Another new group of Buckeyes are about to officially become NFL players, so we’re taking a look back at the best highlights from their Ohio State careers in From the Shoe to the Show.
Ohio State is set to be one of the most well-represented schools in the NFL draft once again in 2020, with more than a dozen players who are expected to either be drafted or sign as undrafted free agents when this year’s draft is held later this month (April 23-25).
Damon Arnette is widely projected to be a second-round draft pick and the fourth Buckeye off the board this year, behind Chase Young, Jeff Okudah and J.K. Dobbins. Unlike Young, Okudah and Dobbins, who are all early entrants into the 2020 NFL draft after three seasons at Ohio State, Arnette spent a full five years in Columbus, redshirting his freshman year in 2015 before playing for each of the past four seasons.
From the Shoe to the Show
Also unlike Young, Okudah and Dobbins, Arnette wasn’t a top-ranked recruit who always appeared on track to be a star player. He played a lot, starting 38 games over the past three years, but didn’t consistently play up to his potential until finally, as a fifth-year senior, he put it all together and emerged as one of the Big Ten’s best cornerbacks, putting him in position to be an early-round draft pick.
Cornerback play is more about preventing big plays than making your own, so like Okudah, it’s more difficult to pick out single plays – though in Arnette’s case, one certainly stands out – to represent a player’s success. That said, we have gone back and picked out some of the big plays and moments that belong on Arnette’s highlight reel as he moves on from Ohio State and prepares to begin his pro career.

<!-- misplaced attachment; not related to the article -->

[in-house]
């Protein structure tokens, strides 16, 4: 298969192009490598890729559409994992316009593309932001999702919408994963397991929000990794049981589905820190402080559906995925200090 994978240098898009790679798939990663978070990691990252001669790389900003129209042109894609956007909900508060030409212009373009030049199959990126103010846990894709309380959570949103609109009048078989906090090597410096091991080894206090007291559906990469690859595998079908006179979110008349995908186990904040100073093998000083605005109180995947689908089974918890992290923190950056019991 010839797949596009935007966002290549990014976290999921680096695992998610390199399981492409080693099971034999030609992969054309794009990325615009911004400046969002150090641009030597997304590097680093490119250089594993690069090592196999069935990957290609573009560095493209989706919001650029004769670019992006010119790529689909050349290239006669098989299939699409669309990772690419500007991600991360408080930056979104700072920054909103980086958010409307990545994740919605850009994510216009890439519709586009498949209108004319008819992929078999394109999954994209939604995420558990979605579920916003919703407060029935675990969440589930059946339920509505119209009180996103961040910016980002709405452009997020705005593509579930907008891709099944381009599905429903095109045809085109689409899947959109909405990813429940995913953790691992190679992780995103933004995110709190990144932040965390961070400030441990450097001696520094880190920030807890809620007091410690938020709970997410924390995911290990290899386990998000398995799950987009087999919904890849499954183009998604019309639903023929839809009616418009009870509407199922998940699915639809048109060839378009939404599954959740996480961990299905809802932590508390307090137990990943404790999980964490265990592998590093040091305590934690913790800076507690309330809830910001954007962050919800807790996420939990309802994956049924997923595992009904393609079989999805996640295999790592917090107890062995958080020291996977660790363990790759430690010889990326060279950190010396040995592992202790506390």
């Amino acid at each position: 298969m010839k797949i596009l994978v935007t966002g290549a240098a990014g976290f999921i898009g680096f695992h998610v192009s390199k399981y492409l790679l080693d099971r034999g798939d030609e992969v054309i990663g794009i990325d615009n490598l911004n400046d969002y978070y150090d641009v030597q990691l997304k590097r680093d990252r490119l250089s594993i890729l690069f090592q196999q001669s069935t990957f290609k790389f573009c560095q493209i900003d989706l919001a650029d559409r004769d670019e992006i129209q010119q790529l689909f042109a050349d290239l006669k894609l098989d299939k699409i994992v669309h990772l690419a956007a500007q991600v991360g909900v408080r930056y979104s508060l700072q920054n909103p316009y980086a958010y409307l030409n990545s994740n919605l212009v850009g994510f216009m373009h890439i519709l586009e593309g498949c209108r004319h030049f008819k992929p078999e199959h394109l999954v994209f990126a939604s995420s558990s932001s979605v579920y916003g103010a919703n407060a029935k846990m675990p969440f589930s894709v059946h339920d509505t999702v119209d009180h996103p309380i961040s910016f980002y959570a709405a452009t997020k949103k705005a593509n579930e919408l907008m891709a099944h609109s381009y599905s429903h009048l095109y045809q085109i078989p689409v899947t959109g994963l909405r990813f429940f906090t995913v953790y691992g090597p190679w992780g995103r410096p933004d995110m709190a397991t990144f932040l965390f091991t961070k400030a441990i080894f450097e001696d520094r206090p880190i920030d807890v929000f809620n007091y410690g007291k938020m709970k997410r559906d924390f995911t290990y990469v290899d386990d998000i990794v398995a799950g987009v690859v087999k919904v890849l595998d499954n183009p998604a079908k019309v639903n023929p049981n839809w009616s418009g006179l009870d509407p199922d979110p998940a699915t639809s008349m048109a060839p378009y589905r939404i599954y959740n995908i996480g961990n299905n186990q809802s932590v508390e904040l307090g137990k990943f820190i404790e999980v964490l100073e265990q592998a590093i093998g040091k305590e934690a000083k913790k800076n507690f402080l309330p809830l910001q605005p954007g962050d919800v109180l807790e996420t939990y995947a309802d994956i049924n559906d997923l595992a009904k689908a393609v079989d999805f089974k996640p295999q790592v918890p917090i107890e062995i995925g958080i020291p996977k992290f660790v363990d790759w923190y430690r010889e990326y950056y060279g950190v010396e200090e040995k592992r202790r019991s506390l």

First career interception
The first of five interceptions in Arnette’s Ohio State career came in the eighth game of his redshirt freshman season in 2016, when the Buckeyes hosted Northwestern. After Raekwon McMillan tipped a pass from Wildcats quarterback Clayton Thorson, Arnette turned around and made an athletic play on the ball, securing it as he went down to the ground for a pick.
That takeaway, the only interception of Arnette’s first playing season as a Buckeye, helped Ohio State to a 24-20 win over Northwestern.
Almost his first pick-six
Arnette’s second interception of his Ohio State career nearly resulted in his first touchdown as a Buckeye.
Like his first interception, his second pick came on a tipped ball, as Nick Bosa tipped a pass attempt from UNLV quarterback Armani Rogers. Arnette adjusted to the ball’s changing flight, came forward to haul it in like a basketball rebound and ran the ball all the way back to UNLV’s 7-yard line before he was taken down.
That interception came as part of a 54-21 blowout win for the Buckeyes.
A two-takeaway game
Arnette had one of the biggest games of his career in Ohio State’s 48-3 rout of Michigan State in 2017, when he had two takeaways – a fumble recovery and an interception – along with another that should have been an interception in the second quarter alone.
The fumble recovery came first, when Tyquan Lewis knocked the ball out of a scrambling Brian Lewerke’s hands and Arnette scooped it up.
Later in the second quarter, Arnette outdueled Cam Chambers with perfect coverage on a 15-yard comeback to beat him back to the ball for an interception. That takeaway didn’t count due to a targeting against Dre’Mont Jones. He made up for it three plays later, when a miscommunication with a receiver sent a Lewerke pass straight to Arnette, and he agilely got both feet down in bounds while making the catch along the left sideline for an interception that did count.
Interception in Big Ten title game
Arnette intercepted Northwestern quarterback Clayton Thorson for the second time in his career in the 2018 Big Ten Championship Game.
Much like the first two interceptions of his Ohio State career, Arnette’s only interception of his redshirt junior season also came on a tip drill. Chase Young got his hand on Thorson’s arm as he threw, causing an off-angle throw that hit one of his offensive linemen’s helmets, and Arnette made a leaping play on the ball off the bounce for a takeaway.